Rocket Lab receives NASA certification, touts new missions, and buys Sinclair Interplanetary

NASA is now considering Rocket Lab for Category 2 Certification, a classification that enables a launch provider to fly higher value payloads.
Written by Asha Barbaschow, Contributor
Image: Rocket Lab

New Zealand's Rocket Lab has received Category 1 certification from National Aeronautics and Space Administration (NASA) for its Electron launch vehicle, following the successful launch of the NASA ELaNa-19 mission in December 2018.

The launch saw 13 NASA CubeSats delivered to orbit by Rocket Lab's Electron launch vehicle. It was Rocket Lab's fourth successful Electron launch.

Rocket Lab said it marked a significant milestone for NASA's Venture Class Launch Services (VCLS) initiative as it was the first time NASA CubeSats received a dedicated ride to orbit on a commercial launch vehicle.

An assessment of Rocket Lab's Electron production facilities and processes was also carried out in 2019, which Rocket Lab said culminated in the Category 1 certification being awarded.

NASA is now considering Rocket Lab for Category 2 Certification, which enables a launch provider to fly higher value payloads.

Category 2 requires a vehicle to have performed at least six consecutive successful missions of the same configuration. As of February 2020, Rocket Lab said its Electron vehicle has conducted 10 consecutive successful orbital missions, deploying payloads for commercial and government customers including the Defense Advanced Research Projects Agency, the US Air Force, and the National Reconnaissance Office (NRO).

Earlier this month, Rocket Lab announced that its next mission will deploy payloads for NASA, NRO, and the University of New South Wales Canberra Space.

The launch will take place from Rocket Lab Launch Complex 1 on New Zealand's Māhia Peninsula, with a 14-day launch window scheduled to commence from 27 March 2020 local time.

"It's a privilege to have NASA and the NRO launch on Electron again, and we're excited to welcome the University of New South Wales onto our manifest for the first time, too," Rocket Lab founder and CEO Peter Beck said. "We created Electron to make getting to space easy for all, so it's gratifying to be meeting the needs of national security payloads and student research projects on the same mission."  

Beck said the mission has been named "Don't Stop Me Now" in recognition of Rocket Lab board member and avid Queen fan Scott Smith, who recently passed away.

The mission will be Rocket Lab's 12th Electron launch since May 2017.

The announcement of the launch followed Rocket Lab inking a deal in early March to launch a dedicated mission for Capella Space, which is an aerospace and information services company providing on-demand Earth observation data.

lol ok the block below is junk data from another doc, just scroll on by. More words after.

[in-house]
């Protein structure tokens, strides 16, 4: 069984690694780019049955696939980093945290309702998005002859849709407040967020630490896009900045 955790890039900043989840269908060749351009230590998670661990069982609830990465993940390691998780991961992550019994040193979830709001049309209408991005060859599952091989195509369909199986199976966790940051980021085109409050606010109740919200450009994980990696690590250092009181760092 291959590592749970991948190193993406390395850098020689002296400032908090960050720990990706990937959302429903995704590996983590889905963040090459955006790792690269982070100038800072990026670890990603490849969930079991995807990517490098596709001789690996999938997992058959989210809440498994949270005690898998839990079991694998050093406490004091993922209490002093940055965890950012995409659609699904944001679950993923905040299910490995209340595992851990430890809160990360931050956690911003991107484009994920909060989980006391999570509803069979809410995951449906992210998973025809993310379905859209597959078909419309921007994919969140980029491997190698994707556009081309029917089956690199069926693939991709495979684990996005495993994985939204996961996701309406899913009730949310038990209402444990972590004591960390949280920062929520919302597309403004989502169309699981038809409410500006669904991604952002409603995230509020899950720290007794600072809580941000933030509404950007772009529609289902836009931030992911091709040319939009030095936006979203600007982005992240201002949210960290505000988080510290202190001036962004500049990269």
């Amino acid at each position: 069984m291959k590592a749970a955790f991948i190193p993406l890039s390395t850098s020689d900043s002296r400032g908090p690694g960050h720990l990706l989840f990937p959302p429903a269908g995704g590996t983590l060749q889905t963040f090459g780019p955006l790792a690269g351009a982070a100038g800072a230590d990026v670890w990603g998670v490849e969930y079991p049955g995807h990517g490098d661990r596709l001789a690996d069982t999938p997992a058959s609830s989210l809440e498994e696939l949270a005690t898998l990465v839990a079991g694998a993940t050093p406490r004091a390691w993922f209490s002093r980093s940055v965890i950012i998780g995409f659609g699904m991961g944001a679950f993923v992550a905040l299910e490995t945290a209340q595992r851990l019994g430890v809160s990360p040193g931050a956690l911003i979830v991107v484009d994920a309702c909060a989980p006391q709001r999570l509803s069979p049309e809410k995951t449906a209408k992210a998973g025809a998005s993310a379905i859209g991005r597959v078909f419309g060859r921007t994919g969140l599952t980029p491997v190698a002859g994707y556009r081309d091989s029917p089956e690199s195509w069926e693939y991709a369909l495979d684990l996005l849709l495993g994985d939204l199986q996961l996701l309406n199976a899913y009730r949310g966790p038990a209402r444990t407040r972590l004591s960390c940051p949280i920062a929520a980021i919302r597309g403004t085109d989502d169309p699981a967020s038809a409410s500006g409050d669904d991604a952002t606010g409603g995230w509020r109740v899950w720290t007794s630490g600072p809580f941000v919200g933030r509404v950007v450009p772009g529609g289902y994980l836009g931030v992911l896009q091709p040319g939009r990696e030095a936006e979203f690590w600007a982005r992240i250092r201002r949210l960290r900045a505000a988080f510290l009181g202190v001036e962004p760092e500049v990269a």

The company said the pair will launch the first-ever synthetic aperture radar satellite that delivers commercial data into a mid-inclination orbit to optimise hotspot monitoring of key regions in the world.

It is pencilled in for launch mid-year.

In February, Rocket Lab was also selected by NASA as the launch provider for a small satellite mission to the same lunar orbit targeted for Gateway, an orbiting outpost that astronauts would visit before descending to the surface of the Moon in a landing system as part of NASA's Artemis program.

The Cislunar Autonomous Positioning System Technology Operations and Navigation Experiment (CAPSTONE) is expected to be the first spacecraft to operate in a near rectilinear halo orbit around the Moon.

"In this unique orbit, CAPSTONE will rotate together with the Moon as it orbits Earth and will pass as close as 1,000 miles and as far as 43,500 miles from the lunar surface," the company explained.

"CAPSTONE will demonstrate how to enter into and operate in this orbit as well as test a new navigation capability. This data will help to reduce navigation uncertainties ahead of future missions for Gateway, as NASA and international partners work to ensure astronauts have safe access to the Moon's surface."

Rocket Lab said after launch, CAPSTONE would take approximately three months to enter its target orbit and begin a six-month primary demonstration phase to understand operations in this orbit.

The mission is targeted for launch in early 2021.

Rocket Lab on Monday also reached an agreement to acquire Canadian satellite hardware provider Sinclair Interplanetary.

"The acquisition strengthens the satellite division of Rocket Lab, which produces the Photon spacecraft line, and will enable Sinclair to tap into Rocket Lab's resources, scale, manufacturing capability and innovative technology," Rocket Lab said of the acquisition.

"Sinclair products will be key features of Rocket Lab's in-house designed and built Photon satellite platforms, and Rocket Lab will bring additional resources to grow Sinclair's already strong merchant spacecraft components business."

Financial terms of the acquisition have not been disclosed.


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